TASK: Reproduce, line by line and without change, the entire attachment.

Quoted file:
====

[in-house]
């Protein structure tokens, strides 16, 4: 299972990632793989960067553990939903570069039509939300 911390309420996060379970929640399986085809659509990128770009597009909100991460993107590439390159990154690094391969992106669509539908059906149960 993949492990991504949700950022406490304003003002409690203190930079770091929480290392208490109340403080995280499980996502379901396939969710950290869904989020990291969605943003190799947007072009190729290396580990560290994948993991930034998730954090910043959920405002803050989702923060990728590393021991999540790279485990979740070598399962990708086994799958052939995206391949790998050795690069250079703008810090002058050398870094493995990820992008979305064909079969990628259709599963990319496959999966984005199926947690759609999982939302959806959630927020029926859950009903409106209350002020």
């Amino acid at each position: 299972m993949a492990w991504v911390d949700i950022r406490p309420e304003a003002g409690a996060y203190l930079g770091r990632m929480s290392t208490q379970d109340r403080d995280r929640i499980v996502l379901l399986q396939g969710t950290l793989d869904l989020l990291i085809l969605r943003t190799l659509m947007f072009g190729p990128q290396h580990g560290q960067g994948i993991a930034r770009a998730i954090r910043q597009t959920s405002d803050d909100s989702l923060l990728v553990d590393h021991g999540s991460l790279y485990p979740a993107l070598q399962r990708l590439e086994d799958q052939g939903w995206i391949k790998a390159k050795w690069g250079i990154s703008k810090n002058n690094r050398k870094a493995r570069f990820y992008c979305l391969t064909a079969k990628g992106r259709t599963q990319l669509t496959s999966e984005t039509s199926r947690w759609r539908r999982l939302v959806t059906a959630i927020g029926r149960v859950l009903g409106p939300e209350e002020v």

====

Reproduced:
[in-house]
């Protein structure tokens, strides 16, 4: 299972990632793989960067553990939903570069039509939300 911390309420996060379970929640399986085809659509990128770009597009909100991460993107590439390159990154690094391969992106669509539908059906149960 993949492990991504949700950022406490304003003002409690203190930079770091929480290392208490109340403080995280499980996502379901396939969710950290869904989020990291969605943003190799947007072009190729290396580990560290994948993991930034998730954090910043959920405002803050989702923060990728590393021991999540790279485990979740070598399962990708086994799958052939995206391949790998050795690069250079703008810090002058050398870094493995990820992008979305064909079969990628259709599963990319496959999966984005199926947690759609999982939302959806959630927020029926859950009903409106209350002020």
């Amino acid at each position: 299972m993949a492990w991504v911390d949700i950022r406490p309420e304003a003002g409690a996060y203190l930079g770091r990632m929480s290392t208490q379970d109340r403080d995280r929640i499980v996502l379901l399986q396939g969710t950290l793989d869904l989020l990291i085809l969605r943003t190799l659509m947007f072009g190729p990128q290396h580990g560290q960067g994948i993991a930034r770009a998730i954090r910043q597009t959920s405002d803050d909100s989702l923060l990728v553990d590393h021991g999540s991460l790279y485990p979740a993107l070598q399962r990708l590439e086994d799958q052939g939903w995206i391949k790998a390159k050795w690069g250079i990154s703008k810090n002058n690094r050398k870094a493995r570069f990820y992008c979305l391969t064909a079969k990628g992106r259709t599963q990319l669509t496959s999966e984005t039509s199926r947690w759609r539908r999982l939302v959806t059906a959630i927020g029926r149960v859950l009903g409106p939300e209350e002020v």